Author Q&A: Richard Powers

Hero image

Ancient banyans, sacred figs and blighted chestnuts are some of the engaging characters that exist alongside the nine people at the heart of revelatory novel The Overstory (William Heinemann, £18.99) charting the long war between humans and trees. 

The stories in the book feature individuals who are each summoned by trees to save them. Did you have a similarly dramatic awakening that led you to write The Overstory?
I did. I was teaching at Stanford University, in the heart of Silicon Valley, surrounded by the corporate headquarters of Google, Apple, Facebook, Intel, HP, eBay, Netflix, and many other inventors of the future. But just to the west were the redwood-covered Santa Cruz mountains. When I needed to get away from the race for the future down in the Valley, I would head up to walk in the regrown woods. One day, I came across a single tree that had, for whatever reason, escaped the loggers when those forests had been clear-cut to build San Francisco.  That single tree was as wide as a house, as long a football pitch, and older than Jesus. It was like coming across a creature from another planet. I began to imagine what they must have looked like, those ancient old-growth forests that were now gone forever. The history of that place began to seem to me like a long war between trees and people, a history I’d never really stopped to consider. Within a few months, I quit my job at Stanford and devoted myself full time to writing The Overstory.

Are trees a vehicle for these stories or are the human characters almost beside the point?
When I first started writing, I dreamed of a book where the main characters would be trees. That proved to be more of a challenge than I knew how to handle! In the finished book, nine very different human beings with their own complicated values and backgrounds form the heart of the story, but the supporting cast still includes many trees with personalities all their own – a giant coastal redwood, an old American chestnut far out of its native range, a banyan the size of a village, a family’s mulberry that mysteriously sickens, even as the family itself does as well…

We Homo sapiens do play a leading role in what is now happening to the Earth. But ours is not the only significant one, and we are far from the only earthly characters with agency, will or consequences for where that shared story is heading. If we humans mean to go on living here, our stories will need to get better at including all the non-human characters who make our life here possible.

Are trees sentient, social and intelligent beings?
They are without a doubt social. Scientists are now unfolding the secrets of how trees share sugars and metabolites – food and medicine – with one another through underground fungal connections. Are they sentient or intelligent? That depends on how you mean the words. Trees signal and respond to one another about dangers and opportunities. They call in insect air forces when they are under threat. They remember the seasons and adjust their behaviours flexibly to changing conditions.  There is certainly much more to them than science previously suspected. The more I learn about them, the less outrageous those descriptive terms seem to me.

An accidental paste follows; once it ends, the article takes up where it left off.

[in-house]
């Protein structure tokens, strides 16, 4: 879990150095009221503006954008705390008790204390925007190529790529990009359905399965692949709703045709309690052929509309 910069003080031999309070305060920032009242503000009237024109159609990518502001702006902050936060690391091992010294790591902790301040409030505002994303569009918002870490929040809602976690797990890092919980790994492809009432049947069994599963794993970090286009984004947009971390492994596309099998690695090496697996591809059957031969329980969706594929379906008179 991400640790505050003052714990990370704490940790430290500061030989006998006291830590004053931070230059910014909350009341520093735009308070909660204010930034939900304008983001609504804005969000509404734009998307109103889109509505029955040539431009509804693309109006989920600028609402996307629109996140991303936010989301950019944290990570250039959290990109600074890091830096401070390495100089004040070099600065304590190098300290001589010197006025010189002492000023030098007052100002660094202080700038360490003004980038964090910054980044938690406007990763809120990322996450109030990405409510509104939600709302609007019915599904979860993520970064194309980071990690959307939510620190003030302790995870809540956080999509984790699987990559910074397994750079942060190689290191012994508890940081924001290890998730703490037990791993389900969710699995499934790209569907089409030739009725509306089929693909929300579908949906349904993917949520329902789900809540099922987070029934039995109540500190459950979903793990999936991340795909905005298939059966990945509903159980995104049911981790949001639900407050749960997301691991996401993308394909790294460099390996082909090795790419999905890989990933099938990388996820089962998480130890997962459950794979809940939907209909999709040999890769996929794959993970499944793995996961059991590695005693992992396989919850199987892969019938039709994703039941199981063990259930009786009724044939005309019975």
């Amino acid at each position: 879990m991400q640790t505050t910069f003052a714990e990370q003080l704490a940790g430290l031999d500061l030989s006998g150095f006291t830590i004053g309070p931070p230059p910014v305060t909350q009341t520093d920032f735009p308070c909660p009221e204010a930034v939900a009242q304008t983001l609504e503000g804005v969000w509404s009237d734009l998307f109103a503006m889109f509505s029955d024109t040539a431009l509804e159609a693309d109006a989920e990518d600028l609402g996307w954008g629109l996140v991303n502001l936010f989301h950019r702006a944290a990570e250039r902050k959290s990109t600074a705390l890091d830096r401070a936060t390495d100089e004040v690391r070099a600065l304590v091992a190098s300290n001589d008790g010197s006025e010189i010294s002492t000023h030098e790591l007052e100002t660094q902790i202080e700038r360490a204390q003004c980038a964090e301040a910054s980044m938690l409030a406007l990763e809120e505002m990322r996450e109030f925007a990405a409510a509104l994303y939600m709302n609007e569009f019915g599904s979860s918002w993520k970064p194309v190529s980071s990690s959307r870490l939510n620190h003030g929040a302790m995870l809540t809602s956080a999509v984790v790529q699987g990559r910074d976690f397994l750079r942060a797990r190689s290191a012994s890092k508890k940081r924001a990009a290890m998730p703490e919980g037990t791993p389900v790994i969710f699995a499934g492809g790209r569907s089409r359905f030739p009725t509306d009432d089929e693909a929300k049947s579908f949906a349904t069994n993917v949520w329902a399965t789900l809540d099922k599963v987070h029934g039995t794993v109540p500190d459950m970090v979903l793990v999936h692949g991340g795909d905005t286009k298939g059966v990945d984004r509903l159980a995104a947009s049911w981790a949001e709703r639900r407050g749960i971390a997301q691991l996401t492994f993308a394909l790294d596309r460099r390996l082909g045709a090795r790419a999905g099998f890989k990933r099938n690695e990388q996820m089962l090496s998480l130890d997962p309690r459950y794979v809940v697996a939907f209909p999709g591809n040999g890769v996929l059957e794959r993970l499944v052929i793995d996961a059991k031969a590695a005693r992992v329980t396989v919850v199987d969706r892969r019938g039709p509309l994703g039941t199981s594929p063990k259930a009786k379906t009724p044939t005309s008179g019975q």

What are your predictions for the future of our trees?
I am very hopeful for the future of trees. They evolved many times, independently, and some species have survived more or less unchanged for hundreds of millions of years. Trees have persisted through several mass extinctions and come back with a vengeance, time and again. It’s humans I’m worried about. We are going to need a transformation as dramatic as anything in Ovid to survive the massive changes we’ve already set loose in the soil and water and atmosphere.

What’s your favourite type of tree and why?
Since getting “tree consciousness,” my favourite tree is generally the one I am standing in front of and paying attention to.  But to play fair with the question and pick a species – so many to love! – let me name the pawpaw. It’s a little-known tree, even in its native America. I can’t pretend it’s outwardly beautiful. Its big, pungent leaves hang down from their branches like fat, 1970s neckties in disarray. But it is the only member of the custard apple family that survives natively outside the tropics, and it grows as far north as southern Michigan. Its fruit looks like a large green pickle that ripens toward the end of summer. When I first tasted one, I thought I’d died and gone to my childhood’s heaven. The creamy pulp tastes like butterscotch pudding, banana or mango, depending on the tree and the local conditions, and it’s highly nutritious. The trees spread clonally, by their roots, in patches through the understory, and pawpaws will survive even beneath thick coverings of taller trees.  As a result, if we brought it back from decline, the tree could play an important role in the permaculture of a country learning how to live here.

Main image: Richard Powers with an American chestnut snag – a tree that was probably about seven metres in circumference when it was alive. All of them are gone now (Joan Maloof)

If you liked this article, we think you’ll enjoy these:

Interact: Responses to Author Q&A: Richard Powers

Leave a reply

Your email address will not be published.